01 Dec 2014

Seven Wonders of the Otago Peninsula

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Otago Peninsula and Taiaroa Head is a unique and very special place. It is a place that every visitor to Dunedin should see. – David Attenborough, BBC

The Otago Peninsula is full of a range of awe-inspiring wildlife, scenery, the picturesque Otago Harbour and of course there’s the friendly local residents. Known as the Wildlife Capital of New Zealand, the area features some of the world’s rarest and most stunning species of marine life including Royal Albatross, Little Blue Penguins, Yellow-eyed Penguins and New Zealand Fur Seals – and it’s only a 45 minute drive from Dunedin city.

The Otago Peninsula is predominantly of volcanic origin, steep and on the Pacific Ocean side very rugged. The harbour side is warm, sunny and sheltered and has a micro climate that is better than anywhere else on the Otago coast. A number of hiking tracks and walkways along the Otago Peninsula give you access to many breathtaking views and sheer cliff faces like “The Chasm” and “Lovers Leap”.

The top of Harbour Cone, climbing to 315 metres or just over 1000 feet above sea level, can be reached by foot from several places. The Otago Peninsula is home to many secluded beaches and lagoons, these are teeming with wildlife and offer spectacular scenery. Add to this Larnach Castle the only castle in Australasia, Glenfalloch Gardens, Fletcher House, historic lime kins, the Marine Studies Centre Aquarium, Fort Taiaroa, local Arts & Crafts and your peninsula experience is complete.

Read on to find out about the Seven Unique Wonders of the Otago Peninsula – (as judged by the Otago Peninsula Trust!):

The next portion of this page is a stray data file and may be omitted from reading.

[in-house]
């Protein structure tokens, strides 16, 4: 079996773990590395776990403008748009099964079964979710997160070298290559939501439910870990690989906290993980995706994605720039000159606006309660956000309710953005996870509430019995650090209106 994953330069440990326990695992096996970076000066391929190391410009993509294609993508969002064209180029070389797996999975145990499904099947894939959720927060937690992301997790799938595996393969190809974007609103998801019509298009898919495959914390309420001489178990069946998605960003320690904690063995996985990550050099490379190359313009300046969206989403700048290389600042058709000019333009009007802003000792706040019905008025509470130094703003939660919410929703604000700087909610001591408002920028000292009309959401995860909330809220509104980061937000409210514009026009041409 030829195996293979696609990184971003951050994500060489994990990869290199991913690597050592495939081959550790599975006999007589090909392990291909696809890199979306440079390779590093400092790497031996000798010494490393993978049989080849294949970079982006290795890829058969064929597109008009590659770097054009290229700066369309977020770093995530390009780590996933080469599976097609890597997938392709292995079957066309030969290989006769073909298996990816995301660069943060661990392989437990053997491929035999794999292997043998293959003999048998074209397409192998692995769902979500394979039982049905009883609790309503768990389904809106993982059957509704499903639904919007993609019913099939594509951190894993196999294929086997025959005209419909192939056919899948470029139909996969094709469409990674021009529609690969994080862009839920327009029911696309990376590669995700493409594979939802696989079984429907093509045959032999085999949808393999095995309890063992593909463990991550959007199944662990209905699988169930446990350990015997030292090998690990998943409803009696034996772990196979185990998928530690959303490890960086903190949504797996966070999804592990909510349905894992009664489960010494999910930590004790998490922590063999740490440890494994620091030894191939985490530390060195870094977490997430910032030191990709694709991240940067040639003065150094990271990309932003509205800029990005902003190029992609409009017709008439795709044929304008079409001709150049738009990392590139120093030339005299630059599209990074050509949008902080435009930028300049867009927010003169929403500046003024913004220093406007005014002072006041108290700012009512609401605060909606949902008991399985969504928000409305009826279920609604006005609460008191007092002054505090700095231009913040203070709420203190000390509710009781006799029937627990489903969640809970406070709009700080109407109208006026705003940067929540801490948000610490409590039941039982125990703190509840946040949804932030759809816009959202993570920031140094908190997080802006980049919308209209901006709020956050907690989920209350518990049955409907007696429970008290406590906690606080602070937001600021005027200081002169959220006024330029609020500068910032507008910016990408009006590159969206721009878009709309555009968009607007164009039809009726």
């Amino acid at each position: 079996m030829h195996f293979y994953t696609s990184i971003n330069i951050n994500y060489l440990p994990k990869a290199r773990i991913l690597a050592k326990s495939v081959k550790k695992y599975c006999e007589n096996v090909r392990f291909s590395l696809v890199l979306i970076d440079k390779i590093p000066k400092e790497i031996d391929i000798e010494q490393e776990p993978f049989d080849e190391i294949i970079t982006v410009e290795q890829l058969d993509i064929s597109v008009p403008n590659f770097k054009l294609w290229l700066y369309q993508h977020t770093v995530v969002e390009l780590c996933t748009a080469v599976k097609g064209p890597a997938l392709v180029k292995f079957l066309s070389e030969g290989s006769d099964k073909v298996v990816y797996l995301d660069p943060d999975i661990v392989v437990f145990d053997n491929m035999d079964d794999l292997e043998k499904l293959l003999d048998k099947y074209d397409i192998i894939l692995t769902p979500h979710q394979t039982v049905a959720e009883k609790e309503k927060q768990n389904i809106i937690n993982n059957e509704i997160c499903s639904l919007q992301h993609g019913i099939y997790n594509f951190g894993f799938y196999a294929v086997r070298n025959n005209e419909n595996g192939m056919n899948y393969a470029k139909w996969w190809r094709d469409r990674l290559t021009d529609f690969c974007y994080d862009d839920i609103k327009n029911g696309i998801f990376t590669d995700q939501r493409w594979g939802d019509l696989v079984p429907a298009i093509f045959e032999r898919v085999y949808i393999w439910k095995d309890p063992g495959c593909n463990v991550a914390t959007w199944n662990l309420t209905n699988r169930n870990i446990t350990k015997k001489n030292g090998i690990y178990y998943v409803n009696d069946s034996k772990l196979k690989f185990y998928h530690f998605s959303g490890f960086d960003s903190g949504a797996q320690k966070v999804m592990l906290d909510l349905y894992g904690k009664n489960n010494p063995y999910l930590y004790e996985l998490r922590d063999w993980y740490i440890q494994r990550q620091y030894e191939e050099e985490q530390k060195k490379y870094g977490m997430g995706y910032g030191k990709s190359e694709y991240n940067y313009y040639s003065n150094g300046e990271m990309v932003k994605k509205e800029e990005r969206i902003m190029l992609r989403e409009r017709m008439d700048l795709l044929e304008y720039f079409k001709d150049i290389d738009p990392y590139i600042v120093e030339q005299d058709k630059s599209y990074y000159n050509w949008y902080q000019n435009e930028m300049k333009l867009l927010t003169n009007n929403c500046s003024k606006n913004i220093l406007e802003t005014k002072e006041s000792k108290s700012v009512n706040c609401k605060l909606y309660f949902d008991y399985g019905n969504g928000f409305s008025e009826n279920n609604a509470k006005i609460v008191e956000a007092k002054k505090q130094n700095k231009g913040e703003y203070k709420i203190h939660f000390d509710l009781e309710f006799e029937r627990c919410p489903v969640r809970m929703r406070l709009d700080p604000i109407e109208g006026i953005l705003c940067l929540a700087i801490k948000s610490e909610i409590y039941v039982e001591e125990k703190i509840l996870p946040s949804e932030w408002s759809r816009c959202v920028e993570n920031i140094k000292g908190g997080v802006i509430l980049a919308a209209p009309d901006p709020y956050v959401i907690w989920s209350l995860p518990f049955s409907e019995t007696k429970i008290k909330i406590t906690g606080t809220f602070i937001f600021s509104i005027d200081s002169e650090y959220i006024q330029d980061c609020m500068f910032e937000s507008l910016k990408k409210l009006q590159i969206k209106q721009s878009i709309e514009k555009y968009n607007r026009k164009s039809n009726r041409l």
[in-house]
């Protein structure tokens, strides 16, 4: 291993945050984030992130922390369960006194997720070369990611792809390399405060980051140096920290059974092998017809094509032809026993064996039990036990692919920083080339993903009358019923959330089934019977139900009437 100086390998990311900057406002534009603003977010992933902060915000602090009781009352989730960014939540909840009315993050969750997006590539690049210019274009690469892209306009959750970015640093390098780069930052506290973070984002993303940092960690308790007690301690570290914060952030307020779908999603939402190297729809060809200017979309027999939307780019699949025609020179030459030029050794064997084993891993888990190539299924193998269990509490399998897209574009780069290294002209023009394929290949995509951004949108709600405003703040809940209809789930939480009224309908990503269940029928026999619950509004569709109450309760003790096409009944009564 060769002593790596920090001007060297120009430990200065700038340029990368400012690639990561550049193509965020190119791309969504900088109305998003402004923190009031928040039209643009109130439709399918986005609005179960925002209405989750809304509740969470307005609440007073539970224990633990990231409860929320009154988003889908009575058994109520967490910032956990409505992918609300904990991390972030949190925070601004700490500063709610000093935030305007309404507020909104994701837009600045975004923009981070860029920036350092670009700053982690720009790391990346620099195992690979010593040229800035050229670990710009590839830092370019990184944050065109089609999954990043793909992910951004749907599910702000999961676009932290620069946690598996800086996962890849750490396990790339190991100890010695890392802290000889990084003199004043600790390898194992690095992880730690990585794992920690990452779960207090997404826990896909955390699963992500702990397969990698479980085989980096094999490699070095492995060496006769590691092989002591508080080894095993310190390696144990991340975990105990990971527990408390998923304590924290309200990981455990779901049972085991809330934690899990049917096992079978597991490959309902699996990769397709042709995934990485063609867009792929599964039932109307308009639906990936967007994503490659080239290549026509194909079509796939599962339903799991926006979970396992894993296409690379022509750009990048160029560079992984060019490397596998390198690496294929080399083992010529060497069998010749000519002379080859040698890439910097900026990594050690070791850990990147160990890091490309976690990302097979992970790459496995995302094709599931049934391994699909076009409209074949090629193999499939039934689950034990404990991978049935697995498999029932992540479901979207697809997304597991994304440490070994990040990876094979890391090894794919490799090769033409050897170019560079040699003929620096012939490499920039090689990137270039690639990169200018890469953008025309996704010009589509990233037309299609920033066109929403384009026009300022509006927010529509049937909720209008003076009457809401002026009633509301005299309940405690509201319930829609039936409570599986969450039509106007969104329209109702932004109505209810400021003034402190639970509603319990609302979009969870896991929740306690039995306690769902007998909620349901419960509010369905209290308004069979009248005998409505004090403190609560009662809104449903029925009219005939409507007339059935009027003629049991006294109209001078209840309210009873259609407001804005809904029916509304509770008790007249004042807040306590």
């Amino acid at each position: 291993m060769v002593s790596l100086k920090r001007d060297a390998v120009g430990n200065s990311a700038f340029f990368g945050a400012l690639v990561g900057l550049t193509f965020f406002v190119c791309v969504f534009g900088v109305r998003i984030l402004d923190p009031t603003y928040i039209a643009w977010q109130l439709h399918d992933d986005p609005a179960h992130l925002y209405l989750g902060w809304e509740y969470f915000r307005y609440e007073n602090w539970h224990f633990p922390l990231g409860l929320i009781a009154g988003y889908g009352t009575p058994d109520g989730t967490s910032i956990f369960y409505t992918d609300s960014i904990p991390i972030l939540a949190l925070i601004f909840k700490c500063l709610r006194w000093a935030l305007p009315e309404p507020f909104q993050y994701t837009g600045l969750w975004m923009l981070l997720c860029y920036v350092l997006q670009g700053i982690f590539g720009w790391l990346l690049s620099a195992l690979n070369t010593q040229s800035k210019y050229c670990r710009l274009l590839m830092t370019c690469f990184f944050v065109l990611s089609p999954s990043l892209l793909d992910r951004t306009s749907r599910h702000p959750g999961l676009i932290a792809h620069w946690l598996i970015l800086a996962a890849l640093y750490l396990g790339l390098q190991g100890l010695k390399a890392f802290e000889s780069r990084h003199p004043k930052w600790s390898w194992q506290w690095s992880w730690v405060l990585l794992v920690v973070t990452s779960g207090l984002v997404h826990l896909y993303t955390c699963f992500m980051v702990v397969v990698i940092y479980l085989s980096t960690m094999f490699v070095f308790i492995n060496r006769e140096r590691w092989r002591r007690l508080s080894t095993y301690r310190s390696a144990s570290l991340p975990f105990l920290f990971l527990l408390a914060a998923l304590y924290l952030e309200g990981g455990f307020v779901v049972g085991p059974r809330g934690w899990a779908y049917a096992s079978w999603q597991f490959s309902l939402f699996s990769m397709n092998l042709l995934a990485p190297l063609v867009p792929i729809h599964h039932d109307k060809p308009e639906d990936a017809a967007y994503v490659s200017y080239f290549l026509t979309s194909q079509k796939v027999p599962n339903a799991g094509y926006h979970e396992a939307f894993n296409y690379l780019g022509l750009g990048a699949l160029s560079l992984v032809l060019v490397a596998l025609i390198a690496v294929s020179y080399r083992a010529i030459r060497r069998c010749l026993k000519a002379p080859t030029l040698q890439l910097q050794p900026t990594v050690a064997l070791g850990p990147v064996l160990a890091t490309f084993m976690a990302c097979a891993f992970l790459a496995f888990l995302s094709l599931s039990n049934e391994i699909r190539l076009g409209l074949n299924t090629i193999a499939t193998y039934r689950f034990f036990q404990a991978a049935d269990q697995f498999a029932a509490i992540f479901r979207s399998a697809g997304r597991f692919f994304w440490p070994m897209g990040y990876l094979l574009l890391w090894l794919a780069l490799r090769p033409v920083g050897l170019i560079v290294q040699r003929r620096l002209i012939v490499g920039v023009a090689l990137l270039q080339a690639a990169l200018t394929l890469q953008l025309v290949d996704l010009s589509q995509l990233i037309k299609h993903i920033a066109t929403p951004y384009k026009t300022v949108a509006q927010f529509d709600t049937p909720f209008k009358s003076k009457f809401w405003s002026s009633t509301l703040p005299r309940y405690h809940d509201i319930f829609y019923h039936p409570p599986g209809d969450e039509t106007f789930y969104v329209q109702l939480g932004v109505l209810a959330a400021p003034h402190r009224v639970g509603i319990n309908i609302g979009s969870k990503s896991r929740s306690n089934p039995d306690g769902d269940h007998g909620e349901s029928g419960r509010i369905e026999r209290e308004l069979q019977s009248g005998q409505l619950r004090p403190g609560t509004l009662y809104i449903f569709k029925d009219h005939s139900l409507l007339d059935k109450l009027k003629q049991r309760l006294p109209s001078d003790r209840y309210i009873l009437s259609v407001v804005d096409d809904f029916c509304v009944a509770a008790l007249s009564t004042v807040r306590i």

1. Glenfalloch Gardens

Glenfalloch Gardens Dunedin

Even when old man nor’easter whips Otago Harbour into a frenzy of white caps, there’s serenity to be discovered in a glade above the water near Macandrew Bay on the Otago Peninsula. Glenfalloch. Hidden glen. Sheltering a microclimate that belies the elemental nature of this beautiful peninsula, just a ten minute drive from the centre of Dunedin city.

Home to a picturesque Jetty that pokes out in to the Otago Harbour, an impressive native garden featuring a 1000 year old Matai tree, the historic Glenfalloch Homestead (now the headquarters of the Otago Peninsula Trust) and of course the Chalet that plays host to a range of special occasions and events including weddings, family celebrations and business events.Stroll among the rhododendrons, azaleas, magnolias, fuchsias and a profusion of other flower species which integrate with native ferns, exotic imports and indigenous New Zealand trees.

Glenfalloch is one of Dunedin’s Top 10 Restaurants; a beautiful restaurant set in a historic woodland garden on Dunedin’s stunning Otago Peninsula. Experience Glenfalloch Restaurant as you dine in one of New Zealand’s most gorgeous gardens. Enjoy superb cuisine created with fresh local produce from artisan suppliers and imaginatively crafted by an award-winning chef. Glenfalloch’s menus change regularly to showcase the best of Otago’s seasonal ingredients and local delicacies. 034761006 to book.Glenfalloch Website

You can visit Glenfalloch for a donation (free for Otago Peninsula Trust members).
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2. The Royal Albatross Colony and Taiaroa Head Lighthouse

Albatross and Lighthouse - credit Chris McCormack

The world’s only mainland Royal Albatross breeding colony is an amazing iconic wildlife experience. Giant Royal Albatross, with a height of one metre and wingspan of three metres raise their huge chicks, which can get up to 13kg, here on the tip of Otago Peninsula. The first chick was fledged in 1938 with the colony growing in size each year and over 20 chicks fledged each year in the 2010s. Visit the Royal Albatross Centre, take a tour, observe the beautiful birds, be amazed by their size and parenting stories. 034780499 to book. Learn more from the website

Listed with the New Zealand Historic Places Trust, the Taiaroa Head Lighthouse is one of the most iconic landmarks on the Otago Peninsula. The lighthouse is located directly in the middle of the Taiaroa Head nature reserve and unfortunately is not accessible to the general public. However, you can get a great view of it from the Taiaroa Head viewing platform or by taking a Unique Albatross tour.